Poverty reduction and regional integration (PRARI) data

Yeates, Nicola (2017). Poverty reduction and regional integration (PRARI) data. [Data Collection]. Colchester, Essex: UK Data Archive. 10.5255/UKDA-SN-852837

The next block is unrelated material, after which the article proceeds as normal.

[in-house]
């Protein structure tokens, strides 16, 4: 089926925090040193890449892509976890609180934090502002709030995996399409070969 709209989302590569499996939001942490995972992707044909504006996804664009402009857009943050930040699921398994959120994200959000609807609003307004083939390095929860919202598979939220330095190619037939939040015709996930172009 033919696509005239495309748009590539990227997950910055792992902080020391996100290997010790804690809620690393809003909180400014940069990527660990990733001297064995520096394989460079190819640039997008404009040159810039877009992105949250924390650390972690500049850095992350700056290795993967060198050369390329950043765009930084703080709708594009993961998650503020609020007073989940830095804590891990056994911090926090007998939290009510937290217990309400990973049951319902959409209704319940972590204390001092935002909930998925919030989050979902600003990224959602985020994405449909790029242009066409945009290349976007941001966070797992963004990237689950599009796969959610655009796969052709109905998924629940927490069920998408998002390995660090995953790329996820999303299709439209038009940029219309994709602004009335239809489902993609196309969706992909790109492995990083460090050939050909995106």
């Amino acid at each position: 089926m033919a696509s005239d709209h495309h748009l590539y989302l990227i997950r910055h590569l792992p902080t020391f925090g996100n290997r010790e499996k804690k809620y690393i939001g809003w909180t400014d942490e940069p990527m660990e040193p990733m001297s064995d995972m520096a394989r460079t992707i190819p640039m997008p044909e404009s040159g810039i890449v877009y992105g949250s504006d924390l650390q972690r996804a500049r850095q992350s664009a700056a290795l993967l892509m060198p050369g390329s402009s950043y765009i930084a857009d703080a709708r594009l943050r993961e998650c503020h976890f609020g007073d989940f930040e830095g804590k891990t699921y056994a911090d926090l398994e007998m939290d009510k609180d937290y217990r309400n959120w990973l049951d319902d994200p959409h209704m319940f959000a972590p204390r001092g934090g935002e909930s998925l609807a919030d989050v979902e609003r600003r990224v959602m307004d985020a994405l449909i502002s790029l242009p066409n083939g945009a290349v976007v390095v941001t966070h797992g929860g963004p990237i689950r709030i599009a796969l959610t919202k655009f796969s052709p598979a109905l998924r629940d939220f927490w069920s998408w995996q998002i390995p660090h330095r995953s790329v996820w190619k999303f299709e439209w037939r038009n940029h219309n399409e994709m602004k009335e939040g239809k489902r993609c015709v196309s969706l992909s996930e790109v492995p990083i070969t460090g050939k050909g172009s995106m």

The growing presence of multilateral regional organisations in public policy making is increasingly the subject of North-South and South-South development agendas. It is also generating development initiatives and research into the benefits of regional economic integration for public goods provision and for people living in poverty. Regional integration ambitions and initiatives extend beyond commercial trade and investment to embrace health and welfare policy. However, little is known about whether and how regional commitments on reducing poverty and enhancing social equity are being implemented in these domains, and what kinds of regional policy development processes are conducive to the emergence of embedded ‘pro-poor’ approaches in regional and national spheres. This project examined Southern multilateral regional organisations' approaches to poverty reduction through regional health policy, in particular access to health and medicines. It was guided by the following questions: what regional institutional practices and methods of regional policy formation are conducive to the emergence of embedded ‘pro-poor’ health strategies, and what can national, regional and international partners do to promote such practices and methods? The project investigated regional agendas and ambitions, regional programmes of action and regional processes of policy development of the Southern African Development Community (SADC) and the Union of South American Nations (UNASUR). It undertook in-depth fieldwork in relation to SADC and UNASUR as regional organisations and in relation to low-income member states of SADC (Zambia, Swaziland) and UNASUR (Bolivia and Paraguay) which are confronted with serious socio-economic challenges, low levels of service delivery and immense public health challenges. The project also developed regional indicators-based monitoring systems. Previous such systems developed systems for monitoring regional integration policies in the economic sphere but this project sought to give proper attention to the regional social sphere. To this end, in collaboration with stakeholders from policy and practitioner communities in SADC and UNASUR regions, the project developed indicator-based systems (‘Toolkits’) for monitoring regional health policy change and success which incorporated a focus on ‘pro-poor’ indicators. The research design was informed by international comparative research methodology in relation to the study of SADC and UNASUR regional health governance, policy and programming, and by collaborative modes of Participatory Action Research in relation to the PRARI Monitoring Toolkits. Data was collected using available datasets and official documents plus individual interviews, workshops and consultations with sampled members of policy and practitioner communities within the SADC and UNASUR regions. These methods allowed the project to contribute evidence and analytical perspectives capable of informing processes of regionalisation as they relate to health policy, and in particular the health-poverty nexus.